Imagine starting up a new laptop and automatically having your personal files, pictures and address books are at your fingertips—and you didn’t even have to transfer or load a single application or document. With a few clicks and a single log-in, your information is right there.
Or think about how fast and easy it would be to collect your favorite applications, files, music, photo volumes and more—to digitally save and maintain them in a single remote location and then be able to access all of them from any handheld device or computer anytime, anywhere.
Sound intriguing? These scenarios are more than just interesting ideas. They will be pervasive in a few years with the evolution of Web 3.0 and cloud computing. The implications of this shift are far reaching for not only consumers but also businesses, especially software publishers and other high-tech companies with a significant Web presence. In fact, the paradigm for e-commerce and the business models that support it have already started to change.
Early in 2000, Web 1.0 was all about putting up a Web site. Connectivity varied. Many people had dial ups and bimodal communication was difficult. Software publishers were some of the earliest adopters of Web 1.0, testing multi-channel business strategies by launching online stores and going direct-to-consumer for the first time.
At the same time, service provider models emerged as the computing industry began moving away from client server software to test software-as-a-service models. In this environment, innovative companies saw a unique opportunity to provide hosted online services to help companies more efficiently manage traditional business processes.
Gradually, Web 2.0 came on the scene. Over the last few years, it has changed the nature of the Internet. Supported by the rapid adoption of broadband super-speed connections, bimodal communication has become a standard.
With the introduction of Web 2.0, the Internet has become much more than a destination to make an online purchase. It has become a gathering place where social communities are formed, personal information is shared, and people dialogue and reconnect with old acquaintances. The launch of social networking sites such as Twitter and Facebook have taken on mass appeal among end users.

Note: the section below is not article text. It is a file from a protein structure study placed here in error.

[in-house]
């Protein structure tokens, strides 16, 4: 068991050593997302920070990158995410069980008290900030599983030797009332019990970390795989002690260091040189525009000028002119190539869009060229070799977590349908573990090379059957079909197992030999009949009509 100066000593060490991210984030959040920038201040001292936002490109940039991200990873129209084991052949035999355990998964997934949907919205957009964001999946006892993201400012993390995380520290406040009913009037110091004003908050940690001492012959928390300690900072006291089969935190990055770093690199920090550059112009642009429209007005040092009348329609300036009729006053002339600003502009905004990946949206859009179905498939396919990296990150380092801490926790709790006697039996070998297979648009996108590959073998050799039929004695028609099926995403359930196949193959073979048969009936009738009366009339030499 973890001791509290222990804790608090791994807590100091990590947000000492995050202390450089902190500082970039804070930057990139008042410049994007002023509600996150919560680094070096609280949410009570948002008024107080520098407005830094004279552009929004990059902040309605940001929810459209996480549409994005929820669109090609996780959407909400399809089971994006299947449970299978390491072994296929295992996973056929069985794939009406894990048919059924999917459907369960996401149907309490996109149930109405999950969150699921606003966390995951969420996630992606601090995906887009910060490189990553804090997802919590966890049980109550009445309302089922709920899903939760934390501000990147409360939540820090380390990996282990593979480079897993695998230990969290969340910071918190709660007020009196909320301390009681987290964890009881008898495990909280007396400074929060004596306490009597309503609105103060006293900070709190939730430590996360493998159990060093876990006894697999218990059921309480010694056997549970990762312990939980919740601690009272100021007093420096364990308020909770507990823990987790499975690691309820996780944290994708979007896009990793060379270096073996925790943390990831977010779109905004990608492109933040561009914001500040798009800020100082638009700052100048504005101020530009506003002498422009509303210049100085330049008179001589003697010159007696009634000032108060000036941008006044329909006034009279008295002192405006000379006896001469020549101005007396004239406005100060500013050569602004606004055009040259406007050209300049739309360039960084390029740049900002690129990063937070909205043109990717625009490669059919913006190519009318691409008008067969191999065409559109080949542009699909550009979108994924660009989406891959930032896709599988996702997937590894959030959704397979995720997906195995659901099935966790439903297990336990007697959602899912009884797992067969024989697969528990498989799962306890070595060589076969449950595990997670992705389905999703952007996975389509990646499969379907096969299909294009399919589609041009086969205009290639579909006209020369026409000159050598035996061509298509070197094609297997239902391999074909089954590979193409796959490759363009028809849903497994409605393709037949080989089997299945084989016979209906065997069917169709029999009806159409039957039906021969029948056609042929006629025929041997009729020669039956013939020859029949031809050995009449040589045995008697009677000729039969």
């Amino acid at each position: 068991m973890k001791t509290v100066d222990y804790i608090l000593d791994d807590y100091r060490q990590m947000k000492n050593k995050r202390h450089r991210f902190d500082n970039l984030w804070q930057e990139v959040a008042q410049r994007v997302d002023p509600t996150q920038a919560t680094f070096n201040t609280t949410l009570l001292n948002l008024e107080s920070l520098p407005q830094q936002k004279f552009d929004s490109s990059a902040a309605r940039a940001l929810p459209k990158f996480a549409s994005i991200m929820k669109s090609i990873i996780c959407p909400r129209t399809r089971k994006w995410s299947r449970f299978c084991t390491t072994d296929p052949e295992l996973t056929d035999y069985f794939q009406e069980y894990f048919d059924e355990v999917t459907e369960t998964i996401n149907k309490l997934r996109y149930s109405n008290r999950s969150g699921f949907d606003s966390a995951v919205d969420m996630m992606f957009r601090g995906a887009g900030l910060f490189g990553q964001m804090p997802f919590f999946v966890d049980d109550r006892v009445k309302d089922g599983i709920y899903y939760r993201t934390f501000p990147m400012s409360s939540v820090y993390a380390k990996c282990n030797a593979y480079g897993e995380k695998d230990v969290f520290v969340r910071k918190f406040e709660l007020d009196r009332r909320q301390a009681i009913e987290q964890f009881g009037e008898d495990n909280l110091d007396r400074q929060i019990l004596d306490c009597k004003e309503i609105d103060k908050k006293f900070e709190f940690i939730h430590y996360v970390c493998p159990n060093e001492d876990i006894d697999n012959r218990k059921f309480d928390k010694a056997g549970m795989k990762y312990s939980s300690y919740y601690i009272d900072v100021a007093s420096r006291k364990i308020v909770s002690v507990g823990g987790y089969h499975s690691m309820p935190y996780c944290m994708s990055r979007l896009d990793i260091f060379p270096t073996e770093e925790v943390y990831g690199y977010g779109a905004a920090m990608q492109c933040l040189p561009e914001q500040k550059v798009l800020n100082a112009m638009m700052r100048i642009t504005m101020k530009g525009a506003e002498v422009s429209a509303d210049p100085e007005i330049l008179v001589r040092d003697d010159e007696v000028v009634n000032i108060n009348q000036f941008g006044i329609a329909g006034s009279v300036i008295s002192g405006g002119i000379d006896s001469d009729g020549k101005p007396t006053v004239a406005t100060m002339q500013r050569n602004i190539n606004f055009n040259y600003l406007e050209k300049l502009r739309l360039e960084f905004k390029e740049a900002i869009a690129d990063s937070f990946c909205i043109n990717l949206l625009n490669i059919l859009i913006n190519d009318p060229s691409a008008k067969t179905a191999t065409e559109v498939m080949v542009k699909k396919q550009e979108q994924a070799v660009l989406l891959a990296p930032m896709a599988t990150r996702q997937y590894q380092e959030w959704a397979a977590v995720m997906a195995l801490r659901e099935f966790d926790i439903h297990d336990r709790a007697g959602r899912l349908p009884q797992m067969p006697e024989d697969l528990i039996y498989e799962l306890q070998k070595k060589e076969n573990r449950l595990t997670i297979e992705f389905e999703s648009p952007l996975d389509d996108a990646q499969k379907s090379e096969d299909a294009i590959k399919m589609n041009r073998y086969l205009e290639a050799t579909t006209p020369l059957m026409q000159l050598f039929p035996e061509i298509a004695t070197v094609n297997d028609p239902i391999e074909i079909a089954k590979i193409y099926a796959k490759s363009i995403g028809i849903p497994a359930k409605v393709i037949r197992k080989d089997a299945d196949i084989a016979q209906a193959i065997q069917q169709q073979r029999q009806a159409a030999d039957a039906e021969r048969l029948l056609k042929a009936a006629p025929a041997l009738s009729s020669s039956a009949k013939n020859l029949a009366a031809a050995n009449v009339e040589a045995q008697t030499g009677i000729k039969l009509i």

Once again the Web is changing how business is done. Social networking, for instance, is creating a whole new way for software game publishers to monetize the online sales of their products. Community is fast becoming one of the strongest mechanisms used in gaming to promote adoption and commerce. The Web 2.0 technology is drawing consumers into a game through free-to-play offers and then keep them engaged by spending a few dollars on new outfits, weapons and other virtual gear, chatting online with friends, watching videos and more—and accomplishing all this without ever leaving the game experience.
By effectively tapping into these viral gaming communities, publishers can merchandise expansion packs or sequels, run viral marketing programs, use a common wallet across games to support micro-transactions and sell third-party content. It is in this completely interactive online scenario—where commerce, community and connection to the consumer merge—that more and more of today’s game profits are made.